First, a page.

A technique which identifies cells differing in surface character, aqueous two-phase partition using thin-layer countercurrent distribution (TLCCD), has been used to study differentiation and pattern formation in the developing chick limb bud.
The TLCCD profiles of cell populations, derived from various regions of morphologically undifferentiated mesenchyme from three different stages of limb development, have been compared.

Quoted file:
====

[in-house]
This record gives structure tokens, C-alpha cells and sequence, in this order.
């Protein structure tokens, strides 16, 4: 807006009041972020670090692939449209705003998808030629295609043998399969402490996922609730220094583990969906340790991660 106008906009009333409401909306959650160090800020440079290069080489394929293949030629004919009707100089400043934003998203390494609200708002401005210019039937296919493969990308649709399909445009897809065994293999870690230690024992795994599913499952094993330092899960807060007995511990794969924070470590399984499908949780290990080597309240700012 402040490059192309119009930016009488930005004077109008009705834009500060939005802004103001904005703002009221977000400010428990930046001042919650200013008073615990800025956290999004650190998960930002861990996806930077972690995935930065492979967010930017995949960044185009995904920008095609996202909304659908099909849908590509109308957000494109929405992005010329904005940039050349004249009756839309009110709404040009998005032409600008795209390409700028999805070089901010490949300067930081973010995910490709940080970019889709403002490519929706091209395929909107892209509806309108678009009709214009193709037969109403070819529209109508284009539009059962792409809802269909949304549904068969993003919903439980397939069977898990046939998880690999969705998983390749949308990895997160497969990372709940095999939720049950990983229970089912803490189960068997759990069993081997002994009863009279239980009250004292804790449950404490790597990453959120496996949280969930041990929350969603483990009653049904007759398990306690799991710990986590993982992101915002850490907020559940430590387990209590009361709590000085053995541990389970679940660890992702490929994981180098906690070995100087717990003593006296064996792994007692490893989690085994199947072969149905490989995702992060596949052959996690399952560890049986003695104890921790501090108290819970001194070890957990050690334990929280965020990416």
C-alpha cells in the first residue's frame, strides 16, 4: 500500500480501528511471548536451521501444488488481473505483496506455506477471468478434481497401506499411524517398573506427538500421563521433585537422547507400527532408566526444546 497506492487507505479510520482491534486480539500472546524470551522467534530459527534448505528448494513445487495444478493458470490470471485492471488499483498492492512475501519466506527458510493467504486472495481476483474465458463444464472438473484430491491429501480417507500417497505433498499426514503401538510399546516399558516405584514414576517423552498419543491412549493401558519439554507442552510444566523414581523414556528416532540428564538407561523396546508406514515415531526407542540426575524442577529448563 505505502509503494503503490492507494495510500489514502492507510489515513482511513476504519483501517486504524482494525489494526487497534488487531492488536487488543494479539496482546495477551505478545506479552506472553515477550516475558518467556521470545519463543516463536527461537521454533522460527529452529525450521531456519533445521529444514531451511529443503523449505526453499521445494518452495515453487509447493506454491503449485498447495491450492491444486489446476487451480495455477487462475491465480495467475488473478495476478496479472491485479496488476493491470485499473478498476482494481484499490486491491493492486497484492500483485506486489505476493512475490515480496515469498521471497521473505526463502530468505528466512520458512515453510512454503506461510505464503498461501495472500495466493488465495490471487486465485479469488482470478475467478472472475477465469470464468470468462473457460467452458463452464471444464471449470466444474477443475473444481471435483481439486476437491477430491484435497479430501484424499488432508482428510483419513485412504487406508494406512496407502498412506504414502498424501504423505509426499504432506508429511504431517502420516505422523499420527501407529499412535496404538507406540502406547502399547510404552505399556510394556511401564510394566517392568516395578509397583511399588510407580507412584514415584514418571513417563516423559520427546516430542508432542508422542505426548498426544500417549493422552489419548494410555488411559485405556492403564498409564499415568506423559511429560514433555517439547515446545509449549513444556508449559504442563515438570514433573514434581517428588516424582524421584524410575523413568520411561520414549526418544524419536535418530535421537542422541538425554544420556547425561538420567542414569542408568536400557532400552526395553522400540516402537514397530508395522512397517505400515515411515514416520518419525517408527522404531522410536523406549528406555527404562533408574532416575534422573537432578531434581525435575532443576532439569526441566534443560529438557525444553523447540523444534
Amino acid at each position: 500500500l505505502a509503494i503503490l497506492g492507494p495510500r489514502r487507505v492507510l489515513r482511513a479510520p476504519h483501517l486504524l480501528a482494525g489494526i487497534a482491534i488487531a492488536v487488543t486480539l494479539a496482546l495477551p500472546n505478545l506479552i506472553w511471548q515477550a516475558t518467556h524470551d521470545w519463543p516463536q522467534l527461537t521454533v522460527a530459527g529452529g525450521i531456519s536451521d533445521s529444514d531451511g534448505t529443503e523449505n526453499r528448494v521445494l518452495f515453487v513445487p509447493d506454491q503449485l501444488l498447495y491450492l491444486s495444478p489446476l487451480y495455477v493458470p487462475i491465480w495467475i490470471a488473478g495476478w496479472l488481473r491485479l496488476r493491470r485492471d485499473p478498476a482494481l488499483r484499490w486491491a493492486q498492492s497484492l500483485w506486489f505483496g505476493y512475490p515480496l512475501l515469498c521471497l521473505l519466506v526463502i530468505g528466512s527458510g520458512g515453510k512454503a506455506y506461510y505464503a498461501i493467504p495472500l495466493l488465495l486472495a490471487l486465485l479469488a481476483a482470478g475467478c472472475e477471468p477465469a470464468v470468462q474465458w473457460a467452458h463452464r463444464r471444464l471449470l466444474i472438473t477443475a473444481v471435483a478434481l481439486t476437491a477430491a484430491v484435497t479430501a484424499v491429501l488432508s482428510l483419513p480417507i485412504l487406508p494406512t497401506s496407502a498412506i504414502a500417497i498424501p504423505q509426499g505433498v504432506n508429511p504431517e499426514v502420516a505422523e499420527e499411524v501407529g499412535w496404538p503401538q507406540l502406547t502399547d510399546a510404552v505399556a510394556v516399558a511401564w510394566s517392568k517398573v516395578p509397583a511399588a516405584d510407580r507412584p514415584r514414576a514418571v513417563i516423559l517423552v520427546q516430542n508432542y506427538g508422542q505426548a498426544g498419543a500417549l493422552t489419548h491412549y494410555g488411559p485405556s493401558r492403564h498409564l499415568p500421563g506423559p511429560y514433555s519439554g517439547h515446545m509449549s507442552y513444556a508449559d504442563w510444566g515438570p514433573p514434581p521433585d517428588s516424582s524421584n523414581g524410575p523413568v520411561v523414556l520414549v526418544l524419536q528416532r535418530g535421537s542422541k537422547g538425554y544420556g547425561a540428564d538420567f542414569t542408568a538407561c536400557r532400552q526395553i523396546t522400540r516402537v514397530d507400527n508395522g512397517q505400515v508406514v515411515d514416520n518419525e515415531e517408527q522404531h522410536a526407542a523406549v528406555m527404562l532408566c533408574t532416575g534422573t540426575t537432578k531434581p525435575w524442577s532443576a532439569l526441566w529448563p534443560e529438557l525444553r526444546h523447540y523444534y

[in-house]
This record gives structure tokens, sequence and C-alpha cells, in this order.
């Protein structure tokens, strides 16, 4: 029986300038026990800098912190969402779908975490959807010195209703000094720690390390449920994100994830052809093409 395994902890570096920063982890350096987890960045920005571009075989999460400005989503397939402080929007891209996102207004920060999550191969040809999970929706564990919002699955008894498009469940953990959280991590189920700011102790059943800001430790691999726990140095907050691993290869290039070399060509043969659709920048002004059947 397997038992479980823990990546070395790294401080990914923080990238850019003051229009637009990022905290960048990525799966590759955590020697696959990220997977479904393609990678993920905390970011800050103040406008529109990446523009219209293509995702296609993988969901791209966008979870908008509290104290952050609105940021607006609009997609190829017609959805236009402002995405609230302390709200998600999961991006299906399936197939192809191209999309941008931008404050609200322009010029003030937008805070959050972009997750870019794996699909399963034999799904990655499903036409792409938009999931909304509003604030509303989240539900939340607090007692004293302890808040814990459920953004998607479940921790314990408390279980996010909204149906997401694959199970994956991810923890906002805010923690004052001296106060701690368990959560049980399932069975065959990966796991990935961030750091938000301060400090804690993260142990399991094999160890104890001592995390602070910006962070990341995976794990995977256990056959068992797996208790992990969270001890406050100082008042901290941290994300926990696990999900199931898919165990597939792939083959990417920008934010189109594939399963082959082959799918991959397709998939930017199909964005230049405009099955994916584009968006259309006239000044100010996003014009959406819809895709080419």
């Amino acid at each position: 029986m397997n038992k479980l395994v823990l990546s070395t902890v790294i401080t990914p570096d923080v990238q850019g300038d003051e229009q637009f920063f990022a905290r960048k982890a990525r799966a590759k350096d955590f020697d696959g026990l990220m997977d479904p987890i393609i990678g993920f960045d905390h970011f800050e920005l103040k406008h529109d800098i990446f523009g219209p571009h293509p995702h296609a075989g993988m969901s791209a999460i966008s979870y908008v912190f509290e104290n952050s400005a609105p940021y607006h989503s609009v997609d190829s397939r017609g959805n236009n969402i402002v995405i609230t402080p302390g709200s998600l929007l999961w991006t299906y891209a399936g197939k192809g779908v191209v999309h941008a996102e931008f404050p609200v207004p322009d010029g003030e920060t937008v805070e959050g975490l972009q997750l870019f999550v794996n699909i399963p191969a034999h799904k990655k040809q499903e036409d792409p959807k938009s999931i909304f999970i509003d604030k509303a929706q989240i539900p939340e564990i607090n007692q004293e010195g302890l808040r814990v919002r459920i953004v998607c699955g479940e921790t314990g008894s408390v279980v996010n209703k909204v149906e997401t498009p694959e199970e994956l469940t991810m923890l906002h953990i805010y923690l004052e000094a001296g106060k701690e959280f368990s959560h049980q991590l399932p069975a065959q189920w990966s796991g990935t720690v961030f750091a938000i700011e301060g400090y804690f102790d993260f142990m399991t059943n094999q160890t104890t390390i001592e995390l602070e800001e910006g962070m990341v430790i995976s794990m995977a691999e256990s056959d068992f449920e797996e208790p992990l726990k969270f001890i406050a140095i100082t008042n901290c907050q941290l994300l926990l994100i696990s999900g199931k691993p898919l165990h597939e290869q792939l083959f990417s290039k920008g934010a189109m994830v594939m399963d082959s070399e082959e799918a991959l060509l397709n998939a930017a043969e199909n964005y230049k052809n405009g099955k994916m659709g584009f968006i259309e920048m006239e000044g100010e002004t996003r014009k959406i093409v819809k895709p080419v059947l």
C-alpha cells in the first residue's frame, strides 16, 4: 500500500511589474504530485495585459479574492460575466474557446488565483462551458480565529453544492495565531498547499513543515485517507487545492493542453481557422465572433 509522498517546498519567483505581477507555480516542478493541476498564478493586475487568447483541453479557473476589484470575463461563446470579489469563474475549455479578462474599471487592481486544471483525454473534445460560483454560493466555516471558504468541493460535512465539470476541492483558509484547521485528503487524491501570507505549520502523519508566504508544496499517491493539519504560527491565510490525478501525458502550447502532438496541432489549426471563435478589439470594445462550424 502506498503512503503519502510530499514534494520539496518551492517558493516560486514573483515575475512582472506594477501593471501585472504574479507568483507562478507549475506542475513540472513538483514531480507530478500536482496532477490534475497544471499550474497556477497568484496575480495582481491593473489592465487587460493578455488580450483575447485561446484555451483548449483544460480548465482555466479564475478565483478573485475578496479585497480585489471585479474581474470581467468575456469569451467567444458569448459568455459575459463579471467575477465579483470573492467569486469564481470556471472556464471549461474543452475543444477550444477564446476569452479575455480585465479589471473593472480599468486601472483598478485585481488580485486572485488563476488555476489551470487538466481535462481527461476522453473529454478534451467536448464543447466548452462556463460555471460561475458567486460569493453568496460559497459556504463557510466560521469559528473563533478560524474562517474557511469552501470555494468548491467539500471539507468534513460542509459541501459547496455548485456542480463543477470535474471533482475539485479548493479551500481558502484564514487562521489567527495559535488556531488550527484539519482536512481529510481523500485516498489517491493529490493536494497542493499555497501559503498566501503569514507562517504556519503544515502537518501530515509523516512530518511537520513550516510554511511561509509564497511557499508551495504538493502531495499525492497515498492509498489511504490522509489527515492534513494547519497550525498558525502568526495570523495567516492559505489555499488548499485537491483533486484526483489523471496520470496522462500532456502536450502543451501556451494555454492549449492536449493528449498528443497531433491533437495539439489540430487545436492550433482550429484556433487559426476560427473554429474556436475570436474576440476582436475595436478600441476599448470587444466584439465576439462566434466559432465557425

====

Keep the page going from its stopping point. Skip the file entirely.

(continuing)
At no stage, or location, has the population been found to be homogeneous. Cells from progress zones and more proximal regions could all be resolved into several populations. The populations from progress zones at three different developmental stages were qualitatively similar but differed in the proportions of cells in each. The most striking differences in cell populations were those obtained from the most proximal region of the limb, closest to the flank, which represents the developmentally most advanced region.